Taking Marilyn Hagerty the viral Olive Garden critic from North Dakota to a haute New York restaurant has become a go-to story angle, the heartland-meets-NYC version of the foraging with René Redzepi piece. So when I learned she'd be in town promoting Grand Forks, her new Anthony Bourdainbacked collection of restaurant reviews, I wanted to meet with her, but I didn't want to get her opinion of Le Bernardin or Marea. Eating at a nice restaurant with Marilyn Hagerty is probably a lot like eating at a nice restaurant without Marilyn Hagerty, and I was more interested in getting Hagerty's thoughts on the kind of spot she might actually review back home.
Hagerty, after all, writes about her ongoing mission to find the best Reuben sandwich in Grand Forks. She's concerned with getting back to North Dakota in time for tonight's UND-Valparaiso football game. So instead of some haute temple, I suggested she and I get lunch at the Butterfly, Michael White and Eben Freeman's bar and restaurant that aims to re-create many of the charms associated with the supper clubs that dot the Midwest.
"We have a little place like this in Grand Forks," Hagerty says as she settles into the leather banquette. "They serve sandwiches, but it's mostly just a bar." She tells me the thing to order at that restaurant Bonzer's is the egg salad.
"The size is inviting," she says of the space at the Butterfly. The staff is exceedingly nice, both because they know who she is and because you get the sense they'd be exceedingly nice to any 87-year-old customer. Hagerty asks for a soda. The Butterfly has two on draft, a raisin soda and homemade smoked Coke, which the waiter says tastes like drinking a barbecue.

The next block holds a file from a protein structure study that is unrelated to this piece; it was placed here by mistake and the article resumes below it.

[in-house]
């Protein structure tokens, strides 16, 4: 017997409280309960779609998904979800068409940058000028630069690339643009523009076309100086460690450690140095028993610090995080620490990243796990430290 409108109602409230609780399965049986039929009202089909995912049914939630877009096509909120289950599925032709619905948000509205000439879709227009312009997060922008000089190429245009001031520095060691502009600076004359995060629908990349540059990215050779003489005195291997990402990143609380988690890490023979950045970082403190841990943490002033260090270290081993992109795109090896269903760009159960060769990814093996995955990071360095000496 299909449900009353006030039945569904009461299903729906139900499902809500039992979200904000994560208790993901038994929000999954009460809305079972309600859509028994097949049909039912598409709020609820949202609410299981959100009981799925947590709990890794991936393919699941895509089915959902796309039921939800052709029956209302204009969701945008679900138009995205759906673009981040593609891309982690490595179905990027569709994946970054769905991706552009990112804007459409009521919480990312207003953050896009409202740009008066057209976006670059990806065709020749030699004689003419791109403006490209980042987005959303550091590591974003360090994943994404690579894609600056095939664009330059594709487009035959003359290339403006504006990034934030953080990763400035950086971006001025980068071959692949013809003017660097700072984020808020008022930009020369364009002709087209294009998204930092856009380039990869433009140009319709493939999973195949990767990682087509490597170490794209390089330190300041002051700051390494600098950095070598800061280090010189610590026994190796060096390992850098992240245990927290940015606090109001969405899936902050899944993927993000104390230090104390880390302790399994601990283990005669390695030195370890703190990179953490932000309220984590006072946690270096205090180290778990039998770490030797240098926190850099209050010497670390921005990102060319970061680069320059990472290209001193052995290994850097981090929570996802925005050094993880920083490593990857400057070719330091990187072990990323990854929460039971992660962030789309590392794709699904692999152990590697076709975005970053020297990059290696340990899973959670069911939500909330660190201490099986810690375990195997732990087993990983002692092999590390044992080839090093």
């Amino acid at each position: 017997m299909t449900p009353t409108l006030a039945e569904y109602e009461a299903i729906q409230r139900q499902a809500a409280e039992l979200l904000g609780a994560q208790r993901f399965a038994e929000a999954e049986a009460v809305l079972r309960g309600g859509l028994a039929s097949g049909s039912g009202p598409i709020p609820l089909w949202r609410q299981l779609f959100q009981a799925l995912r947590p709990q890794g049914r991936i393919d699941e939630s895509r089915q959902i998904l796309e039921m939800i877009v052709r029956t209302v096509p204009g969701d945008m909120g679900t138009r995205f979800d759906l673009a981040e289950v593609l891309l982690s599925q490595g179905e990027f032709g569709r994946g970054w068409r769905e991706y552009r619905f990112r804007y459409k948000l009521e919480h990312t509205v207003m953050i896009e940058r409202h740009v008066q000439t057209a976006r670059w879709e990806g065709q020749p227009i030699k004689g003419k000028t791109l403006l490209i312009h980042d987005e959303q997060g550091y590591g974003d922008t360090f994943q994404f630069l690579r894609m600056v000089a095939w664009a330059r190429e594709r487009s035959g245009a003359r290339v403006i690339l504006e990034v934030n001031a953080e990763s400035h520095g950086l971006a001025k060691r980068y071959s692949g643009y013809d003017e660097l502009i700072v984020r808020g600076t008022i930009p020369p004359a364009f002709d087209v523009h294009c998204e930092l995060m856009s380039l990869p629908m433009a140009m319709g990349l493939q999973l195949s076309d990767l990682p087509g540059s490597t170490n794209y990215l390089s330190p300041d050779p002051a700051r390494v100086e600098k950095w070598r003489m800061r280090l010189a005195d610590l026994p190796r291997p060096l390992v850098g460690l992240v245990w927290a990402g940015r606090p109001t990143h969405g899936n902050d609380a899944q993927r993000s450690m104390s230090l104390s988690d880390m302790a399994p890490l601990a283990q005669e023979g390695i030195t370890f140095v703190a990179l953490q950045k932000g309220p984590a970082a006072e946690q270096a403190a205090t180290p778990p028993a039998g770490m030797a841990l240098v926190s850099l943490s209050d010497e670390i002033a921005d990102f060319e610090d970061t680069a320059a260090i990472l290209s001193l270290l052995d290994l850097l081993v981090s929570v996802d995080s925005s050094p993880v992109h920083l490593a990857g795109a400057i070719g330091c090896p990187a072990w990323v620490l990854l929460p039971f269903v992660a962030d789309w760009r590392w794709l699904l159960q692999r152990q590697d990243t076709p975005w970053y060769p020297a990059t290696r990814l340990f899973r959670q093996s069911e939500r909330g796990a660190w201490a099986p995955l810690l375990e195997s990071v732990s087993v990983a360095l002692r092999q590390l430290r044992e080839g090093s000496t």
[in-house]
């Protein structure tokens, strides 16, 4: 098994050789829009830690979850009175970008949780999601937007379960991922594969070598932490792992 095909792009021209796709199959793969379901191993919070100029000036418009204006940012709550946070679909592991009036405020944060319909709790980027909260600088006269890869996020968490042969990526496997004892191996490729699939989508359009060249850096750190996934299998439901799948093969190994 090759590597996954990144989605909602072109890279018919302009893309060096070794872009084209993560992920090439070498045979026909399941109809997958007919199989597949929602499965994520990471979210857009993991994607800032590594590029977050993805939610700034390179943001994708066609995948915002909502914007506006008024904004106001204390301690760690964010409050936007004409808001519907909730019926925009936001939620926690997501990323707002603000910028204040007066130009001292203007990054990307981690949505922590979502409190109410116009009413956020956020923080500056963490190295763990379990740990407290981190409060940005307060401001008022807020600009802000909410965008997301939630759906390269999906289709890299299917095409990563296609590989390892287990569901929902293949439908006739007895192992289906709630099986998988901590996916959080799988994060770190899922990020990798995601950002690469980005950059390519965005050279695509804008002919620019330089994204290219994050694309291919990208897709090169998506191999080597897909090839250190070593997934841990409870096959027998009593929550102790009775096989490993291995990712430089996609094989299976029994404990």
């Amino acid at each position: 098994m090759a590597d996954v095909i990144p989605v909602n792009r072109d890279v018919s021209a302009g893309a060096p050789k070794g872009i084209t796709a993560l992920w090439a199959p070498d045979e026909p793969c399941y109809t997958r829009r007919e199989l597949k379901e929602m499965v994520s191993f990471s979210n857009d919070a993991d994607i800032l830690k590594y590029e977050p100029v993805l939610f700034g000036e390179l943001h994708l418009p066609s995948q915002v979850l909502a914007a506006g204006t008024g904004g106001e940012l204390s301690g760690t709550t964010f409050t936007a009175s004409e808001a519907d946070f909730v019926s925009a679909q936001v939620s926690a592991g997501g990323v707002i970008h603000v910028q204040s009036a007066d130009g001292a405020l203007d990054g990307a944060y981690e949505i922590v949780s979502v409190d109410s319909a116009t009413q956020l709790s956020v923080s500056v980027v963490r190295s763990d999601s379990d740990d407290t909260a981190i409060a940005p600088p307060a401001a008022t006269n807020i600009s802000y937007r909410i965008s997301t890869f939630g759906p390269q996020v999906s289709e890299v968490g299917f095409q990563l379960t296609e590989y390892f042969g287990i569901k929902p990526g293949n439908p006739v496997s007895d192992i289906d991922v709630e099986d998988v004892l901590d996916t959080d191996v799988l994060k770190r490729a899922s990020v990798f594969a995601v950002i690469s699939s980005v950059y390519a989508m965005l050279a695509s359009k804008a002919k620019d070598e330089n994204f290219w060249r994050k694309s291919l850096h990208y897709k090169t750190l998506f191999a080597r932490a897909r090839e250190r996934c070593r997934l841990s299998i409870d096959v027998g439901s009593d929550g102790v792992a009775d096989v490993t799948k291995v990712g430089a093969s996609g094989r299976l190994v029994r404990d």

"I'd like to drink a barbecue," she says. I tell her Freeman originally created the smoked Coke at another restaurant for a bourbon cocktail named after Waylon Jennings. She lights up: "I love Waylon!" The meal is off to a great start.
Here's why eating with Marilyn Hagerty is fun: She's completely immune to all the noise and nonsense that surrounds New York restaurants. The deviled eggs that arrive before lunch aren't some ironic bar snack; they aren't a tired concept that's been done to death by other chefs. They're just eggs, and the fact that the kitchen cares enough to cut the bottoms flat so the egg halves don't roll around the plate is a thoughtful little touch that doesn't go unnoticed. ("What do you do all day?" she imagines asking the cook charged with the task. "Oh, I cut eggs.") Hagerty likes them but mentions that her hairdresser's recipe is quite good, too Chinese mustard is key.
"This smoky Coke kind of grows on you," she says as she takes another sip. "It does go well with the food." She's taking notes, presumably for her own review.
Hagerty orders the bratwurst sandwich. She hesitated at first "When I see bratwurst, I always wonder how long it's been sitting around" but the menu lists it as homemade, which is a good enough indication that it's probably fresh. I get a chopped salad. "It's all very well presented," she says when the food arrives. "That sends a message that the kitchen really cares."
After a few bites of the sandwich, she delivers the verdict: "This is very good, and it's different. So many times you get the same-old, same-old."
To recap: Marilyn Hagerty likes football games, Waylon Jennings, and bratwurst sandwiches. She's like a delightful bro.
When the desserts arrive a lemon bar, a coconut-and-chocolate magic bar topped with bananas and caramel, and a cheffed-up version of Oatmeal Creme Pies she's impressed. "They certainly do use their imagination," she says before taking some bites. The "Oatmeal Creme Pie" is declared the winner, but, overall, nothing was bad: "It's a place that I would like to come back to."
I ask her about the fuss that surrounds her when she goes out now, and about getting taken around to some of New York's tony restaurants. "You can't beat that," she says of the meals. "But I don't have sophisticated tastes. I just like to eat."